Now, we’re in a different place and a different time, and I need to become a different kind of mother. A mother who knows how to back off. A mother whose gaze is not quite so intently focused on her own two endlessly absorbing children, but who is engaged instead in a rich, full life of her own. A mother who cares a good deal less than she used to about what time people in her household go to bed, what they eat for breakfast, whether they wear coats or not, and what they choose to do, or not do, with their own time. A mother who, though her protective, maternal instincts run as fierce and deep as ever, manages, in all buextreme moments, to keep those instincts in check. A mother who trusts in who her children are, even if they aren’t exactly who she thinks they ought to be. Who keeps faith in their futures, even when the things they do, and the words they say, give her pause in the present. A mother who remembers, above all else, that the greatest gift she can give to her own two wildly different, nearly grown sons is the knowledge that, no matter what, she loves them both absolutely, just exactly as they are.

— Katrina Kenison, The Gift of an Ordinary Day, p. 265

A Mother of Young Men

Thursday, April 29th, 2010

Now, we’re in a different place and a different time, and I need to become a different kind of mother. A mother who knows how to back off. A mother whose gaze is not quite so intently focused on her own two endlessly absorbing children, but who is engaged instead in a rich, full life of her own. A mother who cares a good deal less than she used to about what time people in her household go to bed, what they eat for breakfast, whether they wear coats or not, and what they choose to do, or not do, with their own time. A mother who, though her protective, maternal instincts run as fierce and deep as ever, manages, in all but extreme moments, to keep those instincts in check. A mother who trusts in who her children are, even if they aren’t exactly who she thinks they ought to be. Who keeps faith in their futures, even when the things they do, and the words they say, give her pause in the present. A mother who remembers, above all else, that the greatest gift she can give to her own two wildly different, nearly grown sons is the knowledge that, no matter what, she loves them both absolutely, just exactly as they are.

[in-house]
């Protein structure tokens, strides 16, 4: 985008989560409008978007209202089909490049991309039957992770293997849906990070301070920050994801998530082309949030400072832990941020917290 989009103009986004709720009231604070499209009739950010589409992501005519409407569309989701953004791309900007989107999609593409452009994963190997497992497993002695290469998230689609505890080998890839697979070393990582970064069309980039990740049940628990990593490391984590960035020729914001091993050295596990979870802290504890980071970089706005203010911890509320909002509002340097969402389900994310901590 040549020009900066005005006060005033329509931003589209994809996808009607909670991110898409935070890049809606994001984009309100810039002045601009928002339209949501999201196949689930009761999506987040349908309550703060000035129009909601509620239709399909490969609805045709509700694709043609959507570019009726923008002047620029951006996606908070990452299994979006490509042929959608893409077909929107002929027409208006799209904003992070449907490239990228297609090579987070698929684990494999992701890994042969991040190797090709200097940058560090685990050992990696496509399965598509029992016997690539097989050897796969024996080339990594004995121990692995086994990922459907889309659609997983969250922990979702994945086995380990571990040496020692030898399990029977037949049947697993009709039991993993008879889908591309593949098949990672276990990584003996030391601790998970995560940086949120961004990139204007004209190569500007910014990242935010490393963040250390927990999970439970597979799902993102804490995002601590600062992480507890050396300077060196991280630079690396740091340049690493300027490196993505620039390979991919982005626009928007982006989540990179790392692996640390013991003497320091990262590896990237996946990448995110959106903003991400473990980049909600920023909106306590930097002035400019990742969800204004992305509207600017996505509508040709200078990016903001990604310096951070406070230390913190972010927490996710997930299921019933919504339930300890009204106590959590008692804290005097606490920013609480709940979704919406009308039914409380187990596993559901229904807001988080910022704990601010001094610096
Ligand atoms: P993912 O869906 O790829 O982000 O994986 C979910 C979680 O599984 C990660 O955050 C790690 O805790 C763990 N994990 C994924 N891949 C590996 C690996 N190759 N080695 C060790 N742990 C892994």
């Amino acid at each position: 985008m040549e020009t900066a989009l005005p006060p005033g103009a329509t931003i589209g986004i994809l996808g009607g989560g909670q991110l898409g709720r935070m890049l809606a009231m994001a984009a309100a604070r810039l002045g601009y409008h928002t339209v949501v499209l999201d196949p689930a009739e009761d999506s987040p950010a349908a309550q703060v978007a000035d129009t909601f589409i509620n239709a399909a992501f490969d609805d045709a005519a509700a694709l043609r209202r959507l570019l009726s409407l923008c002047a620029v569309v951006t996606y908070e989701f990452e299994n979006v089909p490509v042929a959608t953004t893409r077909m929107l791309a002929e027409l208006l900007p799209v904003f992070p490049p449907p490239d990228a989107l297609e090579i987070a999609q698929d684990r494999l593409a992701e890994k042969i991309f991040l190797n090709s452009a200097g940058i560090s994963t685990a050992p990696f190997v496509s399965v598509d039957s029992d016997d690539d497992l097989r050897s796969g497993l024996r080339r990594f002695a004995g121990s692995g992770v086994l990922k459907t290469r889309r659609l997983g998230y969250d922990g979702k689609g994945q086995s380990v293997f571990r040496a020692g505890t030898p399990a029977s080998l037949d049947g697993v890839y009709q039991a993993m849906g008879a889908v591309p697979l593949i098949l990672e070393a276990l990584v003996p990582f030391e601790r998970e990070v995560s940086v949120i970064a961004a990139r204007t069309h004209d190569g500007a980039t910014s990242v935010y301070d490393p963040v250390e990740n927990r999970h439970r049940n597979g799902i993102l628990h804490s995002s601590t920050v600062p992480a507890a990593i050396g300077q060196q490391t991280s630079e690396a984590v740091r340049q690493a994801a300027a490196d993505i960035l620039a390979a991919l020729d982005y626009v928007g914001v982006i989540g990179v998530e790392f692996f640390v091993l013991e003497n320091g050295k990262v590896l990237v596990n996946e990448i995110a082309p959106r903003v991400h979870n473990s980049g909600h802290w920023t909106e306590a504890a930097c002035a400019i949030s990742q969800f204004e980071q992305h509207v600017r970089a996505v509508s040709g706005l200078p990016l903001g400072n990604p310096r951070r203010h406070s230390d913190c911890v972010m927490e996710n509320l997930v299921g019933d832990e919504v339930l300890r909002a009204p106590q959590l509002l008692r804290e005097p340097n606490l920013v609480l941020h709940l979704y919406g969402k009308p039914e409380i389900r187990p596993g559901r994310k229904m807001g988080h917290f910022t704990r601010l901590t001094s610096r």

— Katrina Kenison, The Gift of an Ordinary Day, p. 265

My Job as a Parent

Monday, March 8th, 2010

It is always a relief to be reminded that my job is not to control, or judge, or change my son, but simply to help him remember, with words and touch, who he really is. Loving him this way, I am better able to find within myself the faith and patience necessary to survive his painful transformations. I know to hold a space for his beauty, even when it slips from sight. And I come a little bit closer to understanding his true essence, to remembering the goodness that resides just beneath the surface of even his very worst behavior, behavior that is usually rooted in fear and confusion and self-protection.

— Katrina Kenison, The Gift of an Ordinary Day, p. 169-170

Loving Along the Way

Sunday, June 14th, 2009

In spite of all my efforts as a mother, my children will not wake up one morning and be perfect. Just as I will never “arrive” as a mother, they will never “arrive” as children. My work is to companion them on their journeys, guiding, loving, and teaching them to love themselves along the way. Maybe that’s what our responsibility is to ourselves, too, as parents — loving ourselves at our best, in uncertainty, and in spite of flat-out failure.

— Lisa Groen Braner, The Mother’s Book of Well-Being, p. 168

The Sanctity of the Present

Saturday, June 6th, 2009

Too often, we miss the sanctity of the present. The present usually arrives peacefully, offering itself as a refuge over and over again while we sit muddled in our minds. We might believe that our thoughts are productive or even interesting, but we’re really ignoring the gift of the day before us.

This is where our children can teach us. babies absorb the world around them, touching, tasting, and seeing. They delight in their senses, enjoying the unexpected swoop of a robin or the warmth of the sun emerging from a cloud. Let’s suspend our thinking for a change, return to the simple and original mind with which we were born. Let’s immerse ourselves in the river of the senses — to drift, swim, and float in the day.

— Lisa Groen Braner, The Mother’s Book of Well-Being, p. 100-101